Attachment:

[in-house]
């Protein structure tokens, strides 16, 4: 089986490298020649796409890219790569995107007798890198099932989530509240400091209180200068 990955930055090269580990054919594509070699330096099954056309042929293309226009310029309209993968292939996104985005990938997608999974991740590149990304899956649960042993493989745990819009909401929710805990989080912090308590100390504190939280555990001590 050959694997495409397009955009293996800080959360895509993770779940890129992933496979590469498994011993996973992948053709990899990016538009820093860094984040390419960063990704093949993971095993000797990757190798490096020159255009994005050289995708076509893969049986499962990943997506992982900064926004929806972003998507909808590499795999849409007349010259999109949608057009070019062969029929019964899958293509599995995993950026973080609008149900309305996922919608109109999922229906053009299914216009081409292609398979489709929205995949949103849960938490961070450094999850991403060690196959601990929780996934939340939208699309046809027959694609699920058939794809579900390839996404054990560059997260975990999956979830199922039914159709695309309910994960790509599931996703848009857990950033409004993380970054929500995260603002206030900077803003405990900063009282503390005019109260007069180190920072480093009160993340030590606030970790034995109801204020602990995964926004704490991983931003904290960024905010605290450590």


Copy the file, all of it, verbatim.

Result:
[in-house]
């Protein structure tokens, strides 16, 4: 089986490298020649796409890219790569995107007798890198099932989530509240400091209180200068 990955930055090269580990054919594509070699330096099954056309042929293309226009310029309209993968292939996104985005990938997608999974991740590149990304899956649960042993493989745990819009909401929710805990989080912090308590100390504190939280555990001590 050959694997495409397009955009293996800080959360895509993770779940890129992933496979590469498994011993996973992948053709990899990016538009820093860094984040390419960063990704093949993971095993000797990757190798490096020159255009994005050289995708076509893969049986499962990943997506992982900064926004929806972003998507909808590499795999849409007349010259999109949608057009070019062969029929019964899958293509599995995993950026973080609008149900309305996922919608109109999922229906053009299914216009081409292609398979489709929205995949949103849960938490961070450094999850991403060690196959601990929780996934939340939208699309046809027959694609699920058939794809579900390839996404054990560059997260975990999956979830199922039914159709695309309910994960790509599931996703848009857990950033409004993380970054929500995260603002206030900077803003405990900063009282503390005019109260007069180190920072480093009160993340030590606030970790034995109801204020602990995964926004704490991983931003904290960024905010605290450590």